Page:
I wrote my April article on sentinel events before the COVID-19 pandemic became “our” pandemic here in the United States. By early March, we, as health professionals, started to really pay attention to as much information as was available on SARS-COV-2 virus and COVID-19. So, when I was asked to write an article addressing how physicians can find support during this crisis, I was more than ready.
Explore This IssueJune 2020
For about 14 continuous days (including four call days over a weekend, doing emergency cases before testing or clarity on what PPE to use was available), I had felt increasingly overwhelmed, with no sense of control, as if I were standing at the bottom of Niagara Falls drowning from information overload and tasks that required completion yesterday.
I was not alone. One of my anesthesia colleagues who’s Italian and whose entire family lives in Italy, became extremely anxious as we saw the horrific reality unfolding there. Our advanced practitioner from Iran also shared realities from countries with the highest infection rates. Until our organization definitively cancelled all elective surgeries and clinics on March 17, there was heightened fear and anxiety among all who saw the epidemic “train” barreling down on us.
Most of us who work in hospitals and medical centers have likely shared the same experiences: daily incident command messages, constantly evolving PPE protocols, clinical practice changes, transitioning from personal to virtual meetings, social distancing while at the hospital, canceling all clinic appointments and elective surgeries. While I knew I had to focus on the logistics of getting every provider trained and transitioned to telehealth, I was also keenly aware of the catastrophic financial impact we’ll face. Learning that our specialty, patients, and case types are at highest risk due to “aerosol generating procedures” and “superspreaders” created a constant level of anxiety that I’ve never experienced before.
Then there was additional stress on the home front. It helped that the week when all hell broke loose was when Florida schools were on spring break. (In hindsight, our decision for my husband to leave a start-up company back in September has been a blessing, as we didn’t have to worry about child care.) I was so focused on work that by the time I went to the store there was no more toilet paper.
It has been the most wonderful gift being part of the Pediatric ENT Chiefs group that communicates daily by email and weekly by conference calls to leverage our collective expertise and knowledge in real time, along with our ASPO leadership and those ahead of us in the pandemic in the epicenters of Seattle and New York City. I knew I was never alone—and that’s exactly the point.
I realized that I’ve always managed my stress and anxiety best by “doing”—developing and executing a strategy, then doing more. After all, “doing” allows me to believe I’m “fixing” whatever needs to be fixed. That formula has worked for me my entire life (although at the cost of a high degree of burnout before I became self-aware). But “doing” alone wasn’t enough during a pandemic. Doing the wrong things, at the wrong time, and not doing what was needed in alignment with our hospital incident commanders and those in charge, wasn’t helpful.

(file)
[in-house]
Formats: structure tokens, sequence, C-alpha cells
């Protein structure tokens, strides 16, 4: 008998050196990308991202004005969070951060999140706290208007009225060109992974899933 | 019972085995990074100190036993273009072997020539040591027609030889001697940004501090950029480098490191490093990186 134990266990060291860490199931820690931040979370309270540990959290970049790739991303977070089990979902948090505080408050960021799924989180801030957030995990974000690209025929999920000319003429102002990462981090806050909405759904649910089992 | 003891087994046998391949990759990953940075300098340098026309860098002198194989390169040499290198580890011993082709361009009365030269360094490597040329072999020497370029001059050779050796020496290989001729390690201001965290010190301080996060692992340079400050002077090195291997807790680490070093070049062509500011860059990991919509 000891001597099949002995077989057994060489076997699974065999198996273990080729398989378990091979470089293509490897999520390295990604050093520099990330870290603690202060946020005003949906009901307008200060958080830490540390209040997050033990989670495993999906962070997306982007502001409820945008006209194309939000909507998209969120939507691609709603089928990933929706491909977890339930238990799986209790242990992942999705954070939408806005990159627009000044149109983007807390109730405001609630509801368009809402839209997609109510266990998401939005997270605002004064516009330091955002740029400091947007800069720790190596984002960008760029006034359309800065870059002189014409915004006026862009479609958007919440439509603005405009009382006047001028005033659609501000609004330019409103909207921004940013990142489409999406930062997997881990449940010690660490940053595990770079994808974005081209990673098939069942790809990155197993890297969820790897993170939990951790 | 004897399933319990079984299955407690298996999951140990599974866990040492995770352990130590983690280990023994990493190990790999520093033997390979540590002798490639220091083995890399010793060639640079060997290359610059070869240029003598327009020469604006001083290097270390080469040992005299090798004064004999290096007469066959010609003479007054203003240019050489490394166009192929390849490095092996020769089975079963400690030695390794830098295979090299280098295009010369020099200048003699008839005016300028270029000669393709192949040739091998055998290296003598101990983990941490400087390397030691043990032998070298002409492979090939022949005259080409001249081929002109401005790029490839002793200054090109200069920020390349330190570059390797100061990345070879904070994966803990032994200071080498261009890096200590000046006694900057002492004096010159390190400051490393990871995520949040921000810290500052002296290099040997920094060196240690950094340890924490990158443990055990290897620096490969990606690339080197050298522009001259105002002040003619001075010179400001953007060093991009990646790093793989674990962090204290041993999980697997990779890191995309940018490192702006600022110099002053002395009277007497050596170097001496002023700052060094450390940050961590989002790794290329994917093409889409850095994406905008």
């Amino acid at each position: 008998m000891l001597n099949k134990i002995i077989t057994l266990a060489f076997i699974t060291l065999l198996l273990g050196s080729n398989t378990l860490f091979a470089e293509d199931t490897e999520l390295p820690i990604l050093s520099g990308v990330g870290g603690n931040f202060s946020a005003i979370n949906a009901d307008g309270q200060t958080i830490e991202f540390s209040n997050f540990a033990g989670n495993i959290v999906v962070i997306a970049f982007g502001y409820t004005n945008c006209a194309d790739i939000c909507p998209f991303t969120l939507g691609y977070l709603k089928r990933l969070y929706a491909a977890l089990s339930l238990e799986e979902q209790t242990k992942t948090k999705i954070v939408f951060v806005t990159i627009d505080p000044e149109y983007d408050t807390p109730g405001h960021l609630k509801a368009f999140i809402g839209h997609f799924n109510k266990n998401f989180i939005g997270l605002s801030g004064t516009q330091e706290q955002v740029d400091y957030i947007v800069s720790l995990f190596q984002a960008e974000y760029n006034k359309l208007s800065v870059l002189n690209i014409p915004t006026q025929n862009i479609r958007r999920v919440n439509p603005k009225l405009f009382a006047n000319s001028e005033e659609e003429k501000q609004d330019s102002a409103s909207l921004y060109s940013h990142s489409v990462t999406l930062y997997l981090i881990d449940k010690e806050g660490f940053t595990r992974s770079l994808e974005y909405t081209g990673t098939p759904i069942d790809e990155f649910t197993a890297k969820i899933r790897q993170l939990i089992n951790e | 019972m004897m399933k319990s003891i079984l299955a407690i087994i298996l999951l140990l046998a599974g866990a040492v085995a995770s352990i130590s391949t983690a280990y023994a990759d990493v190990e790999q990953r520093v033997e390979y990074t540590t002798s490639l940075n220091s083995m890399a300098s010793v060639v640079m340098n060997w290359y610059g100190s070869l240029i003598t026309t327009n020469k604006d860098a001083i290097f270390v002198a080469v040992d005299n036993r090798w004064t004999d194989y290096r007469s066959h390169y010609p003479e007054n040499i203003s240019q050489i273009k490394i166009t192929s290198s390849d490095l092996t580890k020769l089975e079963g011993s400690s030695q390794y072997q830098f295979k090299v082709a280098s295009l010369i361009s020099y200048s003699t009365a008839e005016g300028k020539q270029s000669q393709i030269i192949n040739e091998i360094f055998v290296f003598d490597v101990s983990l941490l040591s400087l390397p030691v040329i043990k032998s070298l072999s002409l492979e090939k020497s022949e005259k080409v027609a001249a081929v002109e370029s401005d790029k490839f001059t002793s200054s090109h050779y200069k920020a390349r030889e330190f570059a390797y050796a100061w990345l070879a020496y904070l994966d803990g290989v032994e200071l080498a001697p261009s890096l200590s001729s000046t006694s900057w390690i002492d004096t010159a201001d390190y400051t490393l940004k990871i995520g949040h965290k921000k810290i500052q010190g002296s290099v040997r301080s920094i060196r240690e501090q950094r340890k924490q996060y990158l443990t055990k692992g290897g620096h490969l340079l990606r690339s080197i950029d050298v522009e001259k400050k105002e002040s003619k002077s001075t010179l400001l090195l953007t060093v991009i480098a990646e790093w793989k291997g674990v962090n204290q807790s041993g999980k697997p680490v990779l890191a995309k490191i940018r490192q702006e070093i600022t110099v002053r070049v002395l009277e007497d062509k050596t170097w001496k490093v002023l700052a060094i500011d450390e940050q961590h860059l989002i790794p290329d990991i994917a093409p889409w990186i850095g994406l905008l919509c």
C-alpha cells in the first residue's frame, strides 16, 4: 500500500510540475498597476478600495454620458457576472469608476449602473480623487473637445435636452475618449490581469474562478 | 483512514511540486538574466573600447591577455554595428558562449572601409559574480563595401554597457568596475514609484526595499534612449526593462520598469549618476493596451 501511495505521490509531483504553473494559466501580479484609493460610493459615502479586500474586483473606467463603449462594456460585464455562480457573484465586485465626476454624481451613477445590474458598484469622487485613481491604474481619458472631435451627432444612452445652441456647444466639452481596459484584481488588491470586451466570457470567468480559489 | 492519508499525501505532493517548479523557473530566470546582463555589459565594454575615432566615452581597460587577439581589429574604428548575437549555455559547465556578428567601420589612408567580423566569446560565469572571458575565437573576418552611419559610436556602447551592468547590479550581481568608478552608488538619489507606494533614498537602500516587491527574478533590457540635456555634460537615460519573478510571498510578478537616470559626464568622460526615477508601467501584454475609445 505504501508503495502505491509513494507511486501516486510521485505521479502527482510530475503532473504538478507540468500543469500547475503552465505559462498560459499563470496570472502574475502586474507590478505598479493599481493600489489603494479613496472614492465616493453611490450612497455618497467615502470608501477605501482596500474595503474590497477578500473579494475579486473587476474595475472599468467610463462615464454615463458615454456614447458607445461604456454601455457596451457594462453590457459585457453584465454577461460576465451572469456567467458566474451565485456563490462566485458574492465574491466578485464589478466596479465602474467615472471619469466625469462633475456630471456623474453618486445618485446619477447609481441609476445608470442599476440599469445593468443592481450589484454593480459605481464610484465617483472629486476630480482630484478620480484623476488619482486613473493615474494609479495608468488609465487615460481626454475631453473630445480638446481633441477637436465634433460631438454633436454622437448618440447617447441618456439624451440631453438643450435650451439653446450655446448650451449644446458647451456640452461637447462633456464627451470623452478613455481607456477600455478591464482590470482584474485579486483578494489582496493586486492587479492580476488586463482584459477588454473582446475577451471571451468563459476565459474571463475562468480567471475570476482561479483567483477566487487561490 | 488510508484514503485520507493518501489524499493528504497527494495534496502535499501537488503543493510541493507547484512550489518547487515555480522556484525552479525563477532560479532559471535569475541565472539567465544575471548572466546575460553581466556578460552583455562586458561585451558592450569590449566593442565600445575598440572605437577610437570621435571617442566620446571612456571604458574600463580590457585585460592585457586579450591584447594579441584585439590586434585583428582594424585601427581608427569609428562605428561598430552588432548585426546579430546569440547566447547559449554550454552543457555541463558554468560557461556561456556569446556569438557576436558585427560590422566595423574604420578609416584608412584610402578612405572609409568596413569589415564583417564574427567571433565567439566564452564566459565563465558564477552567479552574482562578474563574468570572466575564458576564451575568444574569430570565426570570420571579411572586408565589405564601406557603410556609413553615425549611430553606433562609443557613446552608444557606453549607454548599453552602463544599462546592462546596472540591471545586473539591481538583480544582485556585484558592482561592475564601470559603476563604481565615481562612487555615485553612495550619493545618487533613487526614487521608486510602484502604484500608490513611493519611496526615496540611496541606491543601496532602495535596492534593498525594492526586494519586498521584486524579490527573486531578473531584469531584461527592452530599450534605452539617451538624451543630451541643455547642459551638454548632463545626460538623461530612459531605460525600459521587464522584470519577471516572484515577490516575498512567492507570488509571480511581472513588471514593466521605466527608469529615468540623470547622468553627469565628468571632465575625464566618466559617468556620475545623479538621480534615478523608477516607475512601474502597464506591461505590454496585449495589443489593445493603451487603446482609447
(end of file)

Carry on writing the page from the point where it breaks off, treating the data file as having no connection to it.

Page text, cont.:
How humbling it was to learn that some of my perceived “stress” in the past few weeks was really just a matter of inconvenience when compared to some of our clinical staff who are single parents without family support and worried daily about being able to work. Learning to think outside the box to ensure that I supported their needs as much as possible, as well as observing physician colleagues’ conversations, emails, and behaviors, has given me the opportunity to reflect on my own emotions, anxiety, fear, and mood, and how they affected my team and my family. It was only later that I was able to articulate to myself who I became during this early and critical phase of the pandemic—I had to in order to help others manage their emotional and mental health needs.
Increasing Your Well-Being
Those who know me know I’d rather give up a kidney than not be able to hug someone. Refraining from hugs and handshakes and using human touch to convey care and love took a great deal of self-restraint, but it was necessary. Words are more important than ever before.
Perhaps even more infectious than COVID-19 are our negative emotions—pessimism, hatred, anger, anxiety, and depression. It’s critical to choose positivity, laughter, patience, and forgiveness to help us experience a sense of calm, control, connectedness, kindness, and love.
There are many things you can do for yourself to increase your own positivity and well-being during this time of crisis:
Observe your own moods and emotions. There’s no better time to try journaling: Write down your greatest concerns at home and at work, and steps you can take toward each concern. If there are none, shift your focus and energy to something within your control that you can act upon.
Learning that our specialty, patients, and case types are at highest risk due to “aerosol generating procedures” and “superspreaders” created a constant level of anxiety that I’ve never experienced before.
Recognize how you deal with anxiety, fear, and not being in control. I usually go into a “mega-operational mode”—logistics, planning, communicating, and doing. However, I’ve realized that this is when I must listen deeply and generously to my spouse and others at work. It’s important to acknowledge others’ fears and anxiety without absorbing them as your own, and to express gratitude and infuse positivity as much as possible, both at work and at home. Learn to meditate, take deep breaths, and listen to “healing music” at 432Hz, or “positive energy” sound at 528 Hz frequency.